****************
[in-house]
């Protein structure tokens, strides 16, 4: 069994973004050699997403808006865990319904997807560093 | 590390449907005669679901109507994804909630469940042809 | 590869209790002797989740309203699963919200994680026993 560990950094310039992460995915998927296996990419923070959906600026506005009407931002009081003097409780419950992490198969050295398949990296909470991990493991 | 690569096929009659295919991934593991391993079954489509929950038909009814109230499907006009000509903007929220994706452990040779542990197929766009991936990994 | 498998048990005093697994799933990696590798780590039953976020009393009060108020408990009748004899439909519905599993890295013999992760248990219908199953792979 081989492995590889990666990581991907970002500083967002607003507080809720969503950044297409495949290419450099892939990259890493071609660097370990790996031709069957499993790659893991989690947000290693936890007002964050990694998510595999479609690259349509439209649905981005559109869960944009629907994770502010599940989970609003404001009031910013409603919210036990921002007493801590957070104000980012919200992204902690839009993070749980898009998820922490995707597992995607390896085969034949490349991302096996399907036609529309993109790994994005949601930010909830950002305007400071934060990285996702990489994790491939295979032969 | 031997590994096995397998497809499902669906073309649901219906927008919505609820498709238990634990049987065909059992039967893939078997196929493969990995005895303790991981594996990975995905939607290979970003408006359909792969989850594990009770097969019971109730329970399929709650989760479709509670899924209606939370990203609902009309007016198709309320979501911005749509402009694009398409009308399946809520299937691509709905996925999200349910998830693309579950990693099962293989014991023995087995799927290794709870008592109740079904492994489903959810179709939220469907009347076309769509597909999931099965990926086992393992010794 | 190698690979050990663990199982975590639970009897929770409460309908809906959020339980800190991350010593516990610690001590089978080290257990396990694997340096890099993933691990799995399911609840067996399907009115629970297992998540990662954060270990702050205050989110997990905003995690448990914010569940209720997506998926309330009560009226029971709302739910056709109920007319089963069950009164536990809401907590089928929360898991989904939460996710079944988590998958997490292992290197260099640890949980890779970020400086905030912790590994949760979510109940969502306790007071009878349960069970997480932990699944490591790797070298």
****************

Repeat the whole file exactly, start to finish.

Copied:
[in-house]
């Protein structure tokens, strides 16, 4: 069994973004050699997403808006865990319904997807560093 | 590390449907005669679901109507994804909630469940042809 | 590869209790002797989740309203699963919200994680026993 560990950094310039992460995915998927296996990419923070959906600026506005009407931002009081003097409780419950992490198969050295398949990296909470991990493991 | 690569096929009659295919991934593991391993079954489509929950038909009814109230499907006009000509903007929220994706452990040779542990197929766009991936990994 | 498998048990005093697994799933990696590798780590039953976020009393009060108020408990009748004899439909519905599993890295013999992760248990219908199953792979 081989492995590889990666990581991907970002500083967002607003507080809720969503950044297409495949290419450099892939990259890493071609660097370990790996031709069957499993790659893991989690947000290693936890007002964050990694998510595999479609690259349509439209649905981005559109869960944009629907994770502010599940989970609003404001009031910013409603919210036990921002007493801590957070104000980012919200992204902690839009993070749980898009998820922490995707597992995607390896085969034949490349991302096996399907036609529309993109790994994005949601930010909830950002305007400071934060990285996702990489994790491939295979032969 | 031997590994096995397998497809499902669906073309649901219906927008919505609820498709238990634990049987065909059992039967893939078997196929493969990995005895303790991981594996990975995905939607290979970003408006359909792969989850594990009770097969019971109730329970399929709650989760479709509670899924209606939370990203609902009309007016198709309320979501911005749509402009694009398409009308399946809520299937691509709905996925999200349910998830693309579950990693099962293989014991023995087995799927290794709870008592109740079904492994489903959810179709939220469907009347076309769509597909999931099965990926086992393992010794 | 190698690979050990663990199982975590639970009897929770409460309908809906959020339980800190991350010593516990610690001590089978080290257990396990694997340096890099993933691990799995399911609840067996399907009115629970297992998540990662954060270990702050205050989110997990905003995690448990914010569940209720997506998926309330009560009226029971709302739910056709109920007319089963069950009164536990809401907590089928929360898991989904939460996710079944988590998958997490292992290197260099640890949980890779970020400086905030912790590994949760979510109940969502306790007071009878349960069970997480932990699944490591790797070298």